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HAPPY MARRIED LIFE.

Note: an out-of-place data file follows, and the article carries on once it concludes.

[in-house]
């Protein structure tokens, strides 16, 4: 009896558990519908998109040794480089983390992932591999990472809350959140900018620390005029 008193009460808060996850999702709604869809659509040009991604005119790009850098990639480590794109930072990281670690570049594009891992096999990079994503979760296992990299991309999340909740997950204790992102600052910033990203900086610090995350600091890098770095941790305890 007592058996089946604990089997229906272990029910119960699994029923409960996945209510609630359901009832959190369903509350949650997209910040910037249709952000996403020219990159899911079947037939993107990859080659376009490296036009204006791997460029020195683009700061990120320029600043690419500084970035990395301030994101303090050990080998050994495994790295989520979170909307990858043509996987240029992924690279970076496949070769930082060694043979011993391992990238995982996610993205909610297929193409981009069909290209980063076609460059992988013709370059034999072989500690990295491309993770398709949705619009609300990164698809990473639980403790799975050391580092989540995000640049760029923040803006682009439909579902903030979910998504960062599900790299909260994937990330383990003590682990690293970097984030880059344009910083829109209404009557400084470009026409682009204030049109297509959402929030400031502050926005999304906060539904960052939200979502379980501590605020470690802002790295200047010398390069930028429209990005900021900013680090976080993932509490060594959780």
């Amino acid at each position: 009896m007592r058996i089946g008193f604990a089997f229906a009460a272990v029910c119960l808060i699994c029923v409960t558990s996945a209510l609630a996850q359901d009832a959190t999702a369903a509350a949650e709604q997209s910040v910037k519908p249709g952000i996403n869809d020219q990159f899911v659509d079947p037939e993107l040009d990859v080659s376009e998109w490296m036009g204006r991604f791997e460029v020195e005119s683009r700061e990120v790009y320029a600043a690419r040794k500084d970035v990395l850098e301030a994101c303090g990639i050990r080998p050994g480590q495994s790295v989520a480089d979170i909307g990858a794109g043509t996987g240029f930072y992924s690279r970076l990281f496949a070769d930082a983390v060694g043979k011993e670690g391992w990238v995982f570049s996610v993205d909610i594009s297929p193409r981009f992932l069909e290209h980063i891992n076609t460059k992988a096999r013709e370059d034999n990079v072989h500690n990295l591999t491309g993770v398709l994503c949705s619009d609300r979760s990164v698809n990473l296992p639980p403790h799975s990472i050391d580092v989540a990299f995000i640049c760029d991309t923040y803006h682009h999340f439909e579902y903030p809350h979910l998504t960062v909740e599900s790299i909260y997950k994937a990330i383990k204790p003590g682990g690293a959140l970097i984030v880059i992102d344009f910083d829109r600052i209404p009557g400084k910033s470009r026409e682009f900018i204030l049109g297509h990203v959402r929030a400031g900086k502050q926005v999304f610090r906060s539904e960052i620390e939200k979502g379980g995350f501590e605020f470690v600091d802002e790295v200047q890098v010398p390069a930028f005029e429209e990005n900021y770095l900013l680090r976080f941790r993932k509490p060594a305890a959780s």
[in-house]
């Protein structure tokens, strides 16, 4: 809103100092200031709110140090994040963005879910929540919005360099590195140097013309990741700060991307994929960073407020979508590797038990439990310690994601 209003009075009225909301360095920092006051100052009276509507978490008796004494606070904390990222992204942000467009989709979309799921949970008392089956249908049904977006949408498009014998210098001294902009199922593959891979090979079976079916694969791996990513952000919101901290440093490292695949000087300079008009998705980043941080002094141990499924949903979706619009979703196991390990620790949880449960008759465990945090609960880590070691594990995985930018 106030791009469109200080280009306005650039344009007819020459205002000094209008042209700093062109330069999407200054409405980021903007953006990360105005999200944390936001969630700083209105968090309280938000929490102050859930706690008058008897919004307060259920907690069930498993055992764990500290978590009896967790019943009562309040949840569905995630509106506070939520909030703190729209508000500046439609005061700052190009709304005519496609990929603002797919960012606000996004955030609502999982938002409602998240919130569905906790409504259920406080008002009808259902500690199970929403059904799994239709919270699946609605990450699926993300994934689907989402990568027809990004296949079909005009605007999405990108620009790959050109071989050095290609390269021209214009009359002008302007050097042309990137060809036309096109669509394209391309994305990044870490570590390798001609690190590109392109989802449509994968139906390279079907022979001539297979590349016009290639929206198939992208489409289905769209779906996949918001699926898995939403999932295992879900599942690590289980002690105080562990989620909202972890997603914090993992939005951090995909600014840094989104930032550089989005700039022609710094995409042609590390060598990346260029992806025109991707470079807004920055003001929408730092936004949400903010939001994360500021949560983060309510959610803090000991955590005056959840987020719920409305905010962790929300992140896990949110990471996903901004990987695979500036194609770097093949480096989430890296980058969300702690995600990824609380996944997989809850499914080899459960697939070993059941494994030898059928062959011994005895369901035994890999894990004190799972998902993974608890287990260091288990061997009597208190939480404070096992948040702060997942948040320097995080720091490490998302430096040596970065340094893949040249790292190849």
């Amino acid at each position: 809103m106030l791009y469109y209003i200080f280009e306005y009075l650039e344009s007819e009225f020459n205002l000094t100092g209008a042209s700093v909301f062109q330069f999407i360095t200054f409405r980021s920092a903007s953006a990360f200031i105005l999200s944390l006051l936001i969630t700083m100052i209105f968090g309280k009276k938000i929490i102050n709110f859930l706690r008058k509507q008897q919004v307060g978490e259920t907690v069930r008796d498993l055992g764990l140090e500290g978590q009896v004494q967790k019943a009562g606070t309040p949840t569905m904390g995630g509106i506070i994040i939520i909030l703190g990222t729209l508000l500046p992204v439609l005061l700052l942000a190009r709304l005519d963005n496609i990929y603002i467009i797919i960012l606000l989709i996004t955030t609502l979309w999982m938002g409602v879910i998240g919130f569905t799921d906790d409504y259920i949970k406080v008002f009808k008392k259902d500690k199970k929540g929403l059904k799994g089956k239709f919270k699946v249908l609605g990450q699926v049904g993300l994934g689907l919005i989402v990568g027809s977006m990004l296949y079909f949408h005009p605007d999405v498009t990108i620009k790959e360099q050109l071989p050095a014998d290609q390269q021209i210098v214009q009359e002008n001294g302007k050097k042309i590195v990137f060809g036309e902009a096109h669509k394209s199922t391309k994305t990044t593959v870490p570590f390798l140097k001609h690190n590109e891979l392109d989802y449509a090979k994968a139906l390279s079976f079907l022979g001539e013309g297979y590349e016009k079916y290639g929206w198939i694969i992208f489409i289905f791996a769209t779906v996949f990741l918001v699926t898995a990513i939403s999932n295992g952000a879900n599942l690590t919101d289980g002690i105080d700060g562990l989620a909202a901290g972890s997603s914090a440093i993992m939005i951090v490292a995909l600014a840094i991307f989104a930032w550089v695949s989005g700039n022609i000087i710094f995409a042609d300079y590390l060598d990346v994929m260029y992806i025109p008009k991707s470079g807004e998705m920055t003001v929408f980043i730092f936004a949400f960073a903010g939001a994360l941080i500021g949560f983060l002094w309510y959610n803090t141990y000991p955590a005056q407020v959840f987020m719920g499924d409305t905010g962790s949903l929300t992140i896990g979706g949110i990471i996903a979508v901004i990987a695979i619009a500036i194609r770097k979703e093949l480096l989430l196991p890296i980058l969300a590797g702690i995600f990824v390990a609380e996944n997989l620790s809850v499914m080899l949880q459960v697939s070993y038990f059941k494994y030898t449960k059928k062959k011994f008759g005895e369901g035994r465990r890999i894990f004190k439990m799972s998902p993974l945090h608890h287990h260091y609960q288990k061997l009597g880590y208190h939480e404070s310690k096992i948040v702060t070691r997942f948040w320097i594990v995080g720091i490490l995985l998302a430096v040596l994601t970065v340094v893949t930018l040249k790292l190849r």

Mrs, Gladstone a True Helpmate to Hr I Hatband for Fifty Tear. Mrs. Gladstone's career as wife and mother has been pointed to for years as a model. The dependence of hus band and wife on each other in all cir cumstances has been noted. The statesman has found in his spouse a true helpmate, who sympathized with all his aspirations, with confidence in all his movements of his long life of political activity, has looked to the future to bring him success in all his projects and vindication of his motives. An amusing anecdote is told in illus tration of this wifely, unswerving faith. After the late general election, when the appeal to the country had resulted adversely to Mr. Gladstone's Irish policy, Mrs. Gladstone was found somewhat depressed by a visitor at Hawarden Castle, while the grand old man was serenely at work in his study up stairs. "Never mind," said the visitor, sym pathetically. "There is One above who will bring things rignt, in nis own , good time." "Yes, indeed," replied the good lady, "He will bring things right; but he will forget all about his lunch if I don't call him down." ( Mrs. Gladstone nursed all her chil- dren herself. She looked after them from infancy, and cared for them in every way as if she had not been the lady of the castle, who was able to command any amount of assistance that she might require. With their ( little ones Mr. and Mrs. Gladstone "have always been the most tender and affectionate of parents. When out of office Mr. Gladstone taught his elder children Italian. The girls were edu cated at home by governesses. English, French and German. The boys all went to Eton and afterward to Oxford. Blessed herself with a perfect constitu tion and unbroken health, Mrs. Glad stone has watched over her husband with the skill of a nurse and the vig ilance of a guardian angel. She knows the limits of her own skill to a hair's breadth, and the moment they are passed she calls in the doctor. Nor is it only in the maladies of the body in which she has displayed invaluable qualities. She has certainly kept Mr. Gladstone shielded from all the minor worries of life. Mr. Gladstone is fully sensible of what he owes to his wife, nor has he made any secret of the fact that his continuance in public service was de pendent upon the health of his partner in life. Had she broken down and be come an invalid he would have retired from the service of his country. It would have been impossible, he felt, to carry on the work of the Government, and, at the same time, to have attended to his duty to his wife, nor could he have stood tbe strain if she, who had been throughout as a ministering spirit, instead of aiding him, had become a tax upon his vitality. The self-denial of Mrs. Gladstone is beyond all praise. It no doubt seems very dazzling and imposing to be the wife of a prime minister, or even the wife of the leader of the opposition, but the wife herself has a somewhat hard time of it. The absorption of a prime minister in the work of the nation leaves him very lit tle time for domestic intercourse. Mrs. Gladstone has been known to remark that when Mr. O'ndstone was in office in London, dun ., the season, it was quite a treat to her to be invited to a friend's house to dinner together with her husband. She always then tried to get seated next to him, "when," she said, "it is at least possible for me to have conversation with my husband; otherwise I see nothing of him." Lon don Letter. THE FIRST MATCH. A BemlaUcence Which Appeals Strongly to the Sene of the Kldlcoloua. A few days ago a gentleman, who is now something over sixty yeaas of age, said to me: "I well remember the time when I first saw a match. I was then a boy, and was working in the barn with my father, when a young man, the son of a neighbor, came in 'with a box in his hand and said he could now light a lire without borrowing coals or striking a spark with the flint Opening the box he look out one of the matches, which was three or four inches long and had a yellow looking substance on one end. This end he dipped into a small bottle which came in the box with the matches and contained sulphuric acid. When the match was put into the acid it instantly burnt into ablaze. Although young' Grant had paid fourteen shillings (fl.75) for his box, which held but fifty matches, he was quite ready to use up one or more of the costly fire-makers in showing father how the wonderful invention worked. But father, having a wholesome fear of fire, and looking other words it would have taken 140 with some suspicion on any new de- such engines to balance an ounce avoir parture from established ways, begged ' dupois. Three of the Penn engines Grant, if he would fool with that stuff j would have weighed more than 146 like to go outside, for he didn't want his that made by Taylor. The engine made barn burned, aown, aaamg. may oe i fun to see that go off, but it ain't going to do anybody any good to have fire made as easy as that!' " The old gen tleman was mistaken. His son has lived to see the time when fire can be made much more easily, and it does people good by saving time and temper while the number of fires from the use of matches is comparatively few. Five hundred- "parlor" matches can be bought for five cents; between forty and fifty million matches are made every day in the United States, and still the country is not yet destroyed by fire in spile of the ease with which we can make fire. Christian Advocate. A doctor in Cincinnati charges next to nothing for his services in cases .where hi patient does not recover. PUNGENT PARAGRAPHS. Johnny "Mamma, is a bat dan (Terous?' my child. Mrs. Treat ! don't know. Ask your father." Texas Sifting. A swallowtail coat may be just the proper thing for the bridegroom at a fashionable wedding, but for an elope ment there is nothing like a cut-away. puci Sceptic "Did you ever know two doctors to agree?" Medical Student (after reflection) "Y-e-s; once?" Scep tic "Where was it?" Medical Stu dent "At a post-mortem." N. Y. Weekly. Physician "You must have made some big blunder in cleaning my watch. It won't run at all now." Watchmaker (taking the watch) "I will put it in good order. A jeweler's blunders are easily repaired." Punch. Peterson "Why are you always kissing that girl's photograph?" Dude ly "Well, you see a fellow has to do something when he is engaged, and one of the advantages in kissing the photo- ffraph is that the paint aoesn't come off.Life. Little Boy "Mamma, why are you go cross at me all the time?" Tired Mamma "Because you .keep doing wrong, and I want to make an impression on your mind." Little Boy "Well, mamma, I guess if you'd De good-natured just once, it would make a bigger impression." Golden Days. Miss Slyppe "Mr. Penfeather is B0 easily embarassed, don't you think? J asked him yesterday to tell me just what he really thought of me and he was so taken by surprse that he couldn't Bay a word." Miss Flyppe "That was not enibarassment, it was merely politeness." Terre Haute Express. Anxious parent (to keeper of pri vate lunatic asylum) "Has my daugh ter written any more poems of pas sion?" Keeper (reassuringly) "No, sir. She seems to have got entirely over that infirmity and is now writing what she says is a modern society novel." Anxious parent (turning away sadly) "She'll have to stay here awhile longer." Chicago Tribune. "Mrs. Litewaite," said that lady's husband, in a tone of solemn warning, "do you know that the newspapers speak of cases where women have been tried as common scolds?" "And do you know," said she, with deliber ate emphasis, "that there is a growing popular impression to the effect that at foolkiller is preparing for effective work?" Washington Capital. Dr. McQuack "You are foolish to think your wife is likely to die. She is not dangerously ill, and will be up in a day or two. Your love for her fills you with unwarranted fears." Hus band "Ah! if you but knew her, doctor, you'd know that when she stays away from a millinery opening as she did to-day, she is in a dangerous con dition." Omaha World. "What is the refrain of the song you are singing?" said Jinksby. inter rupting his room-mate. "But the let ter that she longed for never came," was the reply in a tone of annoyance. "Well, keep still a minute, maybe the postman's around the corner now waiting for you to get through singing. Why don't you give the girl a chance for her letter?" Merchant Traveler. . DIMINUTIVE MACHINERY. A Perfect Engine Ballt on a Twenty-five Cent Gold Piece. The engine-makers, like the watch makers, have tried to attain distinction in the matter of the diminutive. In 1870 John Penn, the eminent maker of great steam engines, who resided at Greenwich, England, came into posses sion of what was then the smallest steam engine in the world. It stood on a three-penny piece. It really covered less space, for its base plate measured only three-eighths of an inch by about three-tenths. From the ex treme smallness of the model some of the details were omitted.but not enough to interfere in any way with its going. The screws were only one-eightieth of an inch in diameter, and these were duly furnished with hexagonal nuts, which only could be loosened by aid of a tiny wrench made for that purpose. The weight of the whole model, with out the three-penny base, was less than the weight of the coin itself. Six years later, at the. time of our Centennial exhibition, Penn would have felt ashamed of his threepenny piece engine" had he had it on exhibi tion at Philadelphia. During the prog ress of this great exposition Levi Taylor, of Indianola, la., placed on exhibition "side by side" with the great Corliss engine an engine, perfect in all its parts, built on a twenty-nve cent gold piece, and with some of its parts so small as to only be seen by aid of a powerful microscope. The entire eneine weighed but three grains. In ny V. A. BUCK, oi waierDury, i;onn., is usually given, in lists of small things. as the smallest engine in the world; but this is a mistake. The one men tioned last above so far takes the palm for smallness. The writer cheerfully admits thatrthe Buck engine is more perfect in its details than the Iowa wonder, but the fact that its base plate is a gold dollar forever kills its claim to being the smallest, as the Iowa en gine, as mentioned above, uses a twenty-five cent gold piece for the pur pose. Bnck's engine has 148 distinct pieces of machinery, held together by 52 screws. Three drops of water filled the boiler to overflowing. The diame ter of its cylinder is one-twenty-eighth of an inch; the length of stroke, three thirty seconds of an inch; its entire weight, four and a half grains. West ern Manufacturer. On Bridge St., 2 CHEAP sSANTA CLAUS. My Holiday Goods are now arriving, and a fresh supply will continue to arrive each week until Christmas. I am going to sell you these goods at prices that will surely induce you to buy. It is impossible to enumerate the thousands of articles in nry store. Step in and be convinced that here only Great Bargains are to be found. .A. FIVE CENT PIECE spent at my Store buys as much as Ten Cents will buy at any other store. CHEAP 0C STORE! Bridge St., 2 doors south of Rink. A. P. HAL LETT, Prop. PEDDLER'S PARADISE. Saturday Night Scenes Whtrt New York's Poor Do Their Marketing. One of the results of the thickly pop ulated condition of certain districts of the city has been the establishment of a Saturday night street market by the various peddlers of food, merchandise and "notions" who roam the streets at large during the week. Before night-1 fall on the last day of the week these Itinerant merchants take up their stand on one of the crowded avenues and prepare to reap a harvest of small change by the sale of the stale, accu mulated "leavings'1 of the week. As I went up Ninth avenue last Saturday evening I noticed with sur prise the dimensions attained by the open air market in that locality. From about Thirty-fifth to Forty-second street both sides of the avenue were lined with the carts and wagons of these venders. A haze hung over them, composed of the smoke from their paraffine lamps and torches mingled with the damp night air. The noise was truly that of a babel of tongues. Trish accents mingled with the broken English of the Italian. German, Polish, Spanish, Scandinavian and Mongolian tongues wagged busily, discussing a barter involving the value I of perhaps ten cents. j And what models for an artist flitted to and fro on the pavements or stood ' haggling by the wagons! Here a J brawny son of modern Rome, who might in olden times have won plau- i aits as a giaaiaior. dl. wno in mese degenerate days is giad to earn a scanty living as an aqueauci laoorer, a j craroacre crainerer or wnai now mere a keen eyed Milesian, with the hod of a bricklayer in his hand. Now a vola tile Frenchman, carefully scanning the odds and ends that he will doubtless convert into an appetizing ragout. As I passed I glanced at the food displayed in this great bargain mart. There was an indefinable aspect of staleness about it, and as I noted the many small stores that lined the street I wondered why these polyglot buyers from the tenement houses should pre fer to purchase from irresponsible ped dlers rather than from established and permanent tradesmen. I communica ted my wonder to a man who looked like a car driver. . Said be: "The stuff that those ped dlers sell is stale and often rotten, but every thing is faked up so as to look fresh. They blow out the chickens and dip 'em in some kind of liquid that makes 'em white so that a greenhorn wouldn't guess that they had been peddled on the streets for a week op more. The fruit is harder to patch up, but they do it." N. Y. Herald. m Cost of a Locomotive. One man can build an eight-wheel passenger locomotive for a standard raucra railroad in 1.500 days: it will re quire 1,650 dayV work for him to build i eight per cent on borrowed money; a consolidated ten-wheel locomotive ' and he is the last farmer to do-it for a standard guage. The average ' Bad tempered cows, dull plows and cost of required labor would be $4,685, ' weak fences ought to be evils unendur and the cost of the necessary metal is ' able, for they are not immovable, usually estimated at about $2,000. The , The man who allows the rivulets to profit may be put down at another get his manure is always sure that the $2,000, which would include the ex- Government is robbing the people, penses of sale and delivery. This What doth it profit a man if he keeps would make an engine, when absolute- tlie weeds down on his farm and allows ly ready for service and complete in them tQ w on the highwav? every way worin aoom o,oou.-a,. . Commercial Advertiser. Sunday No Day for Whistling. Doctor Macadam used to tell of a tipsy Scotchman making his way home v . . rr c """"e . , v Umk4 Cinaw nnminv wVlOtl f VlA Z,iL a- 2f vta good folks were wending their waj to the kirk. A little dog pulled a ribbon us "".. ; , , ? ,u"cu a from the hand of a lady who was lead- " " .. , J . . a orv ing it, and as it ran from her, she ap- pealed to the first passer-by, who hap- Pened to be the inebriateasking him to whistle to her poodle. Woman," he retorted, with that solemnity of visage which only a Scotchman can assume "woman, tbis is no day for whustlin' !" N. Y. Ledger. The way it is done: First oitizen "What have they arrested the China- man for?" Second citizen "0. some boys smashed his windows and ne shook his fist at them." F. C.f-"And they . h;3" '! 'l.PP. SS15S33K.Sn ffahak. their fists at our American leys." doors South of Rink, is located the 10c HEADQUARTERS FOR Soldier's Home at Ellsworth. Topeka, Kan., Nov. 14. Special The secretary of state to-day issued a charter to the "Ellsworth Soldiers' Home," of Ellsworth, Kan. The pur pose of this corporation is tbe collection of sums to build a home for the old soldiers of the state of Kansas, to buy lands, to build schools and churches, and to provide such comforts and to make such provisions for old soldiers as may seem wise and beneficent for building up and maintaing tbe "Ellsworth Sol diers' Home.' Place of business, Ells worth, Ellsworth county, Kansas. Term of existence, ninety-nine years. Trus tees for first year: A. X. McLennan. Ben Fagan, Perry Hodgden, L. M. Bal lou and Charles Robinson, all of Ells worth. A letter from County Clerk Fa gan to W. A. Gebhardt of the secretary of the state's ollicc. says: "Mother Byckerdyke, the old army nurse, is the founder of the home, and already has 20.000 promised her from responsible capitalists for the enterprise. She will have $50,000 by spring." FARM APHORISMS. Agricultural Philosophy In Smalt and EmUy-Dlctecl Doses. Work done out of season is ill done. "The good die young," and weeds should. Nearly always it is the docile bull that does the goring. Tr. is vfirv rnre that anv thincr is gained by working in the rain, when the cattle are put on the grass too early botn are injured. To increase the value of the heifer ten per cent, teach her to lead. No man practices economy who does not use light, sharp, bright tools. The man behind the times breaks the colt; the wise man trains it "Eternal vigilance is the price of an orchard, and it is cheap at the price. Some men allow their imaginations to April-fool them every day of the year. The lawyer is the only man of any sense who does not prefer arbitration to a lawsuit. The note that is not due till two years will be harder on you than the note due in a year. Counting our chickens before they are hatched would not be so bad did we first candle the eggs. The successful farmer is the one that makes ten per cent on the money he has lost through mistake. The horse with plenty of currycomb outside and oats inside doesn't show his ribs before midsummer. It is a poor rule that won't work both ways; nevertheless, both lending and borrowing are unprofitable. None but a good farmer can make f Extend the houge cieaning mto the ,. , , t. . M f. ough where shirking would be least seen. ". ""c J"1" "Cl" '"f"1" and eighty acres than a quarter-section and be at at odds with your occupation. , " hniii ,-;w iu"u., -- tne farm yet it is cheaper to give the " , j r o animals drink from a well protected " ... from surface water. It is a false notion that is responsible for grievous evil, that a cheap teacher i is good enough for the summer term, because all the pupils are small. j jt js better to take a little liver I medf0ine than to grumble and feel j yuef and the man that has had fruits . during the winter will not need the medicine, Good highways are impossible as jonr tne highway tax is worked out , h . -.vers. Collect the tax in I -. - - monev and let the work publicly to the lowest responsible Udder.-mrft. i Agriculturist. STORE Keputaebfln is like money the princi pal iz often lost by putting it out at in terest. Josb Billings. NOTICE FOX PUBLICATION'. Land Office at Garden Cltv, Kas, November Hth.'lStU. Notice Is hereby given that the following named settler, who made homestead entry No. 1075, has tiled notice of his intention to make final proof in support of his claim, and that said proof will be made before the pro bate judge of Ford countv, Kansas, at his office in Dodge City, Kansas, on December 31st, 1839, viz: Carl Gnstavson.of DodgeCity.Kansas.f or the southeast quarter section No.H. township No. 27 south, range No. 26 west, Ford county, Kan sas; final homestead. He names the follow ing witnesses to prove his continuous resi dence upon and cultivation of said land, viz: 0. 31. McDonald, Alexander Alter, N. Mavrath and II. Belmer, all of Dodge City, Kansas. 4-9 C. F. M. NILES, Register. (First Publication November 20th, 1859.) PUBLICATION NOTICE. Before J. B. Moffett, a Justice of the Peace of Dodge City Township, in Ford Couniv, Kan sas. J. B. Gaston, Plaintiff, vs John Davin, Defendant. State of Kansas, Ford County, SS. Said defendant Is hereby notified that on the 9th day of November, 18S9, an order of at tachment, for the sum of eight and fifty one hundredtlis dollars, was issued by the above named Justice of the Pence against his goods in the above-entitled action, which troods have been seized under said order; and that said cause will be heard on the 21st day of December, 1889, at ten o'clock, a. in. 4-6 J. 15. GASTON, Plaintiff. Attest: J. B. Mokfktt, J. P. (First Publication, November 20, 13S9.) LOOK HERE Farmers, in order to save trouble and expense in the spring, keep your stock in good fix during winter; tbe tonic properties of Peter Harding's Condition Pow ders will keep stock strong and healthy for spring work. They are prepared and sold at E. R. Garland's Drug Store for 2."5c per pound package. NOTICE FOR PUBLICATION. Land Office at Garden City. Kas. November 5th, lb89. Notice is hereby given that the following named settler who made homestead entry No. 1077 has filed notice of hl intention to make final proof in support of bis claim, and that said proof will be made before the probate judge of Ford county, Kansas, at his office in Dodge City, Kansas, on December 20th, 1889, viz: Carl . Gnstavson, of Dodge City, Kansas, for the northwest quarter of section No. 22, township No. 27 south, of range No. 2G west, Ford county, Kansas. Final homestead. He names the following witnesses to prove his continuous residence upon and cultivation of said land, viz: N. Mavrath, O. M. McDon ald, Alexander Alter, and IT. Belmer, all of Dodge City, Kansas. Also, at the same time and place, Frank B. Gustavson, of Dodge City, Kansas, who made homestead entry No. 107. for tbe southwest quarter of section No. 22, township No. 27 nuuiu, loiigc .i. o wc, ruru uuuiuy, auii- sas. Final homestead. He names the fol lowing witnesses to prove his continuous res idence upon and cultivation of said land, viz : Alexander Alter, H. Belmer, N. Mayrath, O. M. McDonald, all of Dodge City, Kansas. 27 C.F.M. NILES. Register. (First publication November 6th. 1889.) NOTICE FOlt PUBLICATION. Land Office at Garden City, Kas. November 5, 1889. Notice is hereby given that the following named settler who made homestead entry No. 633, has filed notice of his intention to make final preof in support of his claim, and that said proof will be made before the pro bate judge of Ford county, Kansas, at his office In Dodge City,Kansas,on December 21st 1889, viz: George W. Warfleld, of Wright po&toffice, Kansas, for the southwest quarter ot section No. 1, township No. 26 south, range No. 24 west, Ford county, Kansas. Final homestead, ne names the following witnesses to prove his continuous residence upon and cultiva tion of said land, viz: Z. P. Ball, Lane Mcars, D. T. Weagley, Leyi Sells, all of Wright post office, Kansas. 2-7 C. F. M. NILES, Register. (First Publication November.6th.1889.) PUBLICATION NOTICE. State of Kansas to the heirs of Harry T. Mc Neal, deceased, whose nnmes and places of residence are to plaintiff unknown. You will take notice that yon have been sued in the district court in and for Ford county, Kansas, by William D. Sutton and that unless you answer the petition filed in said suit on or before the 28th dav of Decem ber. 1889, said petition will betaken as true and jedgmenftxendcred against you accord ingly, foreclosing a mortgage executed and delivered by Harry T. McNeal to JarvisConk llng Mortgage Trust Company, dated the 1st day January. 1887, on the following described real estate. In Ford county. Kansas, to-wit: i the northwest quarter of section eight (8). lownsmp iweniy-nine ia;, range iweniy-iour (24) west of tbe sixth principal meridian, and for the sale of said real estate, without ap praisement, to pay the debt secured by said mortgage. Witness my hand and official seal. SKAt THOS. LAHEY., Clerk District Court. L. E. McGarry, Deputy. Bkakdslet & Gregort, Att'ys for Pit?. (First Publication, November 13th, 1M9.) EVERYBODY Knows Peter Harding's Con dition rowders. E. R. Gar land is still preparing and selling them at 25c per pound package. Xow is tht proper time to feed them so that stock will winter well, (Contest No. 9,500.) NOTICE. TIMBER CULTURE. U. S. Lasi Offick. j Garden Citv, Kas. October 21, 18. Complaint having been i-nterod at this of fice by John D. Brown against Willis E. Dow ell for failure to comply with law a to timber culture entry No. 1.0S4, dated -November 24th, 1884, upon the southwest quarter of section 25, township 27 south, range 2C west, In Ford county, Kansas, with a view to the cancella tion of said entry; contestant alleging that the said Willis E. Doucll has failed tocomply wlth the requirements of the timber culture law upon the land embraced in said entry, in that he has failed in each succeeding year, or since the first year afterdate of entry to cultivate In a work manlike manner the ten acres attempted to be cultivated to trees on the land embraced In said entry ; that the work required to be dona each year upon the land was done at the clos ing days of each vear: that no nart of tho ten acres required to be cultivated to crops or otherwise was so cultivated; that tree seeds only were planted and the ground was never prepareu iorine reception or the seeds and after planting no further attention wa- given to seeds planted; present condition of said land Is all grown up to weeds and ap parently abandoned; the said parties aro hereby summoned to appear at this office on the 10th day of January, 1890, at ten o'clock a. m.. to respond and furnish testimony con cerning said alleged failure. 52-4 JESSE TAYLOR, Receiver. NOTICE FOR PUBLICATION. Land Office at Garden Cltv. Kas. Novembers, 1889. Notice Is hereby given that tho following named settler has tiled notice of his intention to make final proof in Snpport of his claim, and that said proof will be made before tho judge, or in his absence the clerk of the dis trict court of Ford county, Kansas, at Dodgo City, Kansas, on December 20th, 1889, viz: Felix E. Jones, final homestead No. I'M), for the northwest quarter section No. H, town ship No 25 south, range No. 24 wet. Ho names the following witnesses to prove his continuous residence upon and cultivation of said land, viz: Joseph Brat ley, II. C. Lock man Henry Wood, Leroy Smith, all of Dodge City, Kansas. 2-i C. F. M. NILES, Register. (First Publication November 6, 1S89.) NOTICE HOMESTEAD. U. S. Land Office, Garden City, Kansas October 11th, 1889. j Complaint having becu entered at this of fice by William L. McCollough against Valty Bloscfi, for abandoning his homestead entry No. 892, dated Garden City, Kansas, November 6th, 1884, upon the southeast quarter of sec tion 23, in township 26 south, range 24 west in Ford county, Kansas, alleging that the said Valty Blosch has wholly abandoned said tract; that lie has changed his residence theiefiom for more than six months since making said entry, that said tract Is not settled upon and cultivated by said party as required by law, at this time, with n view to the cancellation of said entry, the said parties are hereby summoned to appear at this office on the 10th day of Jaauary, 1890, at ten o'clock a. m. to respond and furnish testimony concerning aid alleged abandon ment. -7 JESSE TAYLOR, Receiver. First Publication November 13th, 1889. NOTICE TO NON-RESIDENT DEFENDANTS. In the district court. Twenty-seventh Judic ial District, in and for Ford county. Kansas. Henry Small, Plaintiff, vs Lottie F. Bruce, S. II. Bruce and J. T. Wil son, defendant. The State of Kansas to the aforesaid defend ants: You are hereby notified that you have been sued by the plaintiff in the district court of the 27tli judicial district in and for Ford coun ty, Kansas, and that on or before the iltji day of Drcember, 1889, you mu-t answer the peti tion of the plaintiff now on file in the clerk's office of the district court of Ford county, Kansas, in which the plaintiff asks that a judgment be rendered by the court agnlnst Lottie F. Bruce and S. IlBrucc for the sum of $1,000.00 and interest on same from Sep tember 1st, 1888 at ten per cent, per annum, payable annually, and that a judgment be rendered foreclosing a mortgage given by de fendants, Lottie F. Bruce and S. H. Bruce to Rebecca C. Small, and now owned by the plaintiff, on the following described property to-wit: Lots one (1), two (2), and three (3), in block thlrtv-nine (39) In the city of Ford, Ford county, Kansas, that said mortgage de scribed in plaintiffs petition be declared a Hen on the afore-described premises first and prior to all others,. that the right and Interest which Lottie F. Bruce, S. H. Bruce, and J.T. Wilson have in Said premises be barred and forever foreclosed and that said premises be adjudged to be sold and the proceeds of said sale be applied first to the payment of the costs of this action, and second to the payment of plaintiff ' claim ; you are hereby further notified that If you fail to answer said petition on or before the time herein before stated the facts and allegations con tained In said petition will be taken as true and judgment rendered as therein prayed for. In witness whereof 1 have hereunto set my hand and affixed the seal of said court thN 12th day of November. A. D. 18S9. THOMAS LAnEY. Clerk District Court. By L. E. Mc Garrt, Deputy. 3-5 31. W. StrrTON, Att'y for Plt'ff. (First Publication November 13th, 1889.) Publication Notice. Deloas R. Fritts is hereby notified that ha has been sued in the District Court in and for the county of Ford in the state of Kansas, in an action in which C. N. Real is plaintiff, and Deloss R. Fritt4 is defendant, and that he must auswer the petition filed by the plaintiff, on or before the 30th day of Deeembcr 18S9. or the peti tion will be taken as true, and judgment will be rendered against gafr defendant, Deloss R. Fritts, for the sum of S4SQ, with interest thereon at the rate of 12 percent ueracum. from the 2nd day of August 18S6, Ifs iW.OO interest paid aod costs, also for the forciosure of a certain mortgage heretofore exe cuted by the said defendant, Deloss R. Frittz, to said plaintin. upon tbe following described reaL estate situated in said county, to-wit: The northeast quarter of section 21 township 28 range 25, adjudging that said plaintifi has a fir.n lien on said real estate to the amount of said judgment; ordering gai real estate to b sold, without appraise ment, and tbe proceeds applied to the payment- of said judgment and cots, and hairing and foreclosing said defenoantot and trom all right,, title, interest, claim or equity of redemption, in or to the said real estate; and that the purchaser be let into possession tnereoU Moarov Si Clark, Atty's for Plaintiff. Attest Twos. Lauey, seal Clerk. (First Publication October 30thl8W.) In District Court, Ford County, Kansas, wenty-seventh Judicial District. In the matter of the assignment of Abrani G. Landis, for the benefit of his credit ors. TO ALL WHOM IT MAY CONCERN. Notice is hereby given that the assignee, of tbe estate of the said Abrum G. Landis, James S. Evans, will between the hours of nine o'clock a. m. and four o'clock p. m. on Tuesday and Wednesday, February 18tb, A. D. 1890, attend at the court room in the court house in Dodge City, in said conuty of Ford and state of Kansas, and. will then and there proceed to publicly adjust and allow all claim against the said estate of the said Abram G. Landis, as signor as required by law. Dated this 12th day of October, 18S9. J. S. Evans, Assignee of the estate of Abram G. Landis. 3m V I &1